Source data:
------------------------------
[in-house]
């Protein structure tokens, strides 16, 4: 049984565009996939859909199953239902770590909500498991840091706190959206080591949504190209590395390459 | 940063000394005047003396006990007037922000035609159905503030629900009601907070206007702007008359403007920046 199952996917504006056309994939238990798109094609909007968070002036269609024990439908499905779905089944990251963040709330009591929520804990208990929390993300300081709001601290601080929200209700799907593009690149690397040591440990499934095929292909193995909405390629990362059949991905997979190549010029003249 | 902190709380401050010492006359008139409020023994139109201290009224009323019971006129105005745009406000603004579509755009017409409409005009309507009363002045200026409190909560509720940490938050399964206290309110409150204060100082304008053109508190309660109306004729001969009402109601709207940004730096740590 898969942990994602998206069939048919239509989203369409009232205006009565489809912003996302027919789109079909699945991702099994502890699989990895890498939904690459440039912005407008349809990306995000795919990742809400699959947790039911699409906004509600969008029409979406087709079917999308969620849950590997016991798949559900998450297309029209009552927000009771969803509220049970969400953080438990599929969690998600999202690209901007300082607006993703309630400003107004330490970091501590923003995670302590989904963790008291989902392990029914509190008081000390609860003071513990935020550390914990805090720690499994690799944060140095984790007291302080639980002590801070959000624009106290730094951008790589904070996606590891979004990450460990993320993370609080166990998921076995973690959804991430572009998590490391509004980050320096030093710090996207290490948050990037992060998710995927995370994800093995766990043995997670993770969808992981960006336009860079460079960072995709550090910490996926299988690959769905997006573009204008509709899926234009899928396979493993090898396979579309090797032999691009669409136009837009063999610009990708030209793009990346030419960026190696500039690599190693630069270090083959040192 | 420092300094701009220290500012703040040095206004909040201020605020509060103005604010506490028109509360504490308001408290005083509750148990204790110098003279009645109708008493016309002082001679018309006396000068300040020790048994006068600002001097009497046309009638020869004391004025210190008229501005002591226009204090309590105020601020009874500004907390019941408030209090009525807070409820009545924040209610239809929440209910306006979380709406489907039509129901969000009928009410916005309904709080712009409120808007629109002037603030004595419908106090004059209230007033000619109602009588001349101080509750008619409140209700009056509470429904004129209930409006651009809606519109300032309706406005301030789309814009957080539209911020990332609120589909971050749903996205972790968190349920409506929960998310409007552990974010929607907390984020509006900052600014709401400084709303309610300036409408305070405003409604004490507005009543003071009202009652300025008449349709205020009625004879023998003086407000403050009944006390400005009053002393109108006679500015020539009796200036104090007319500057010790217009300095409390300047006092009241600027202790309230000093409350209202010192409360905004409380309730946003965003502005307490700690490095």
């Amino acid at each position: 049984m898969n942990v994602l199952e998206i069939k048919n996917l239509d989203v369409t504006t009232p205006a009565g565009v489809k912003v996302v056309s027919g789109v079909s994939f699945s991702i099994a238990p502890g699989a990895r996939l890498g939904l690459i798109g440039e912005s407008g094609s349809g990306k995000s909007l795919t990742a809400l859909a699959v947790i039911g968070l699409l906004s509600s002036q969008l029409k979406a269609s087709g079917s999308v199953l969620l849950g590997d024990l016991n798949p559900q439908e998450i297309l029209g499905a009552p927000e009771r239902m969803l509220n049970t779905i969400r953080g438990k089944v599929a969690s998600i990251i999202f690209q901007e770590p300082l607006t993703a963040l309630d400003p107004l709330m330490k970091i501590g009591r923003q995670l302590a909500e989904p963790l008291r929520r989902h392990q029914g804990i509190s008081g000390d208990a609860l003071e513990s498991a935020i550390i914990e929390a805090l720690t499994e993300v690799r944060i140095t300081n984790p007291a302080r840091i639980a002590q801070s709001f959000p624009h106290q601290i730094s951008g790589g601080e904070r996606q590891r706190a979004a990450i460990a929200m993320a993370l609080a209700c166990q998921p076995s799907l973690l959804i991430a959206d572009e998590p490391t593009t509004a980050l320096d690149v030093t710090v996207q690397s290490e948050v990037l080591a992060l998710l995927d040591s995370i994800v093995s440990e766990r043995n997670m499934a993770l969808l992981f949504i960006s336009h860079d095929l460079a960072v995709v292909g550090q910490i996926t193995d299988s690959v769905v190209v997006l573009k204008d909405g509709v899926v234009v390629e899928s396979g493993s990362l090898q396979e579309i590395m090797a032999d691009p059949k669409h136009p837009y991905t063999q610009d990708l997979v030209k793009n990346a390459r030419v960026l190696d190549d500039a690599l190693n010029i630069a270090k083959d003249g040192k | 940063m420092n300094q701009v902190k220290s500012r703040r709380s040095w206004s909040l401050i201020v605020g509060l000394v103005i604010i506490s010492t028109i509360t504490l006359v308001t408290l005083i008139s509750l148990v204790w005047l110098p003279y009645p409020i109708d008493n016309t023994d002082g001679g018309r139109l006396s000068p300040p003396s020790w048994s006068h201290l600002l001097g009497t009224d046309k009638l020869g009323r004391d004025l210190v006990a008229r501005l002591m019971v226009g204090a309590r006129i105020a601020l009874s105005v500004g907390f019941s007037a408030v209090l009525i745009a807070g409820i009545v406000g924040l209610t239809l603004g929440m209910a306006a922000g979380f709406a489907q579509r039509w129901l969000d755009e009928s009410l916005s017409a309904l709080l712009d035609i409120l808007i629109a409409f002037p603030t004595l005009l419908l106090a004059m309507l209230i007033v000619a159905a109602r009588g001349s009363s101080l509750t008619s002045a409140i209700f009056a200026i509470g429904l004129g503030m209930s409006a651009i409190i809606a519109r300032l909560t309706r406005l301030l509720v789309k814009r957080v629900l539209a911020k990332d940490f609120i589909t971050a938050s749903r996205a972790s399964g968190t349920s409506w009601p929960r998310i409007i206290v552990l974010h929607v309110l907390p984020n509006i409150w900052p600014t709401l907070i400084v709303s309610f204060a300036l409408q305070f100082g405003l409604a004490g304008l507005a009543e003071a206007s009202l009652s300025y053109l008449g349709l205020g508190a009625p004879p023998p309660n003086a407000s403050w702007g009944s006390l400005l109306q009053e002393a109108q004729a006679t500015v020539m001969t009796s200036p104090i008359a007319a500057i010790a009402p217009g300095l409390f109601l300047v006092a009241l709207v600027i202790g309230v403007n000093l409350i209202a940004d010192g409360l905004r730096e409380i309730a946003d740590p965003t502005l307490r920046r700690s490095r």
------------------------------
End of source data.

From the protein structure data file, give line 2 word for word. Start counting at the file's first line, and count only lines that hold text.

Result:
């Protein structure tokens, strides 16, 4: 049984565009996939859909199953239902770590909500498991840091706190959206080591949504190209590395390459 | 940063000394005047003396006990007037922000035609159905503030629900009601907070206007702007008359403007920046 199952996917504006056309994939238990798109094609909007968070002036269609024990439908499905779905089944990251963040709330009591929520804990208990929390993300300081709001601290601080929200209700799907593009690149690397040591440990499934095929292909193995909405390629990362059949991905997979190549010029003249 | 902190709380401050010492006359008139409020023994139109201290009224009323019971006129105005745009406000603004579509755009017409409409005009309507009363002045200026409190909560509720940490938050399964206290309110409150204060100082304008053109508190309660109306004729001969009402109601709207940004730096740590 898969942990994602998206069939048919239509989203369409009232205006009565489809912003996302027919789109079909699945991702099994502890699989990895890498939904690459440039912005407008349809990306995000795919990742809400699959947790039911699409906004509600969008029409979406087709079917999308969620849950590997016991798949559900998450297309029209009552927000009771969803509220049970969400953080438990599929969690998600999202690209901007300082607006993703309630400003107004330490970091501590923003995670302590989904963790008291989902392990029914509190008081000390609860003071513990935020550390914990805090720690499994690799944060140095984790007291302080639980002590801070959000624009106290730094951008790589904070996606590891979004990450460990993320993370609080166990998921076995973690959804991430572009998590490391509004980050320096030093710090996207290490948050990037992060998710995927995370994800093995766990043995997670993770969808992981960006336009860079460079960072995709550090910490996926299988690959769905997006573009204008509709899926234009899928396979493993090898396979579309090797032999691009669409136009837009063999610009990708030209793009990346030419960026190696500039690599190693630069270090083959040192 | 420092300094701009220290500012703040040095206004909040201020605020509060103005604010506490028109509360504490308001408290005083509750148990204790110098003279009645109708008493016309002082001679018309006396000068300040020790048994006068600002001097009497046309009638020869004391004025210190008229501005002591226009204090309590105020601020009874500004907390019941408030209090009525807070409820009545924040209610239809929440209910306006979380709406489907039509129901969000009928009410916005309904709080712009409120808007629109002037603030004595419908106090004059209230007033000619109602009588001349101080509750008619409140209700009056509470429904004129209930409006651009809606519109300032309706406005301030789309814009957080539209911020990332609120589909971050749903996205972790968190349920409506929960998310409007552990974010929607907390984020509006900052600014709401400084709303309610300036409408305070405003409604004490507005009543003071009202009652300025008449349709205020009625004879023998003086407000403050009944006390400005009053002393109108006679500015020539009796200036104090007319500057010790217009300095409390300047006092009241600027202790309230000093409350209202010192409360905004409380309730946003965003502005307490700690490095």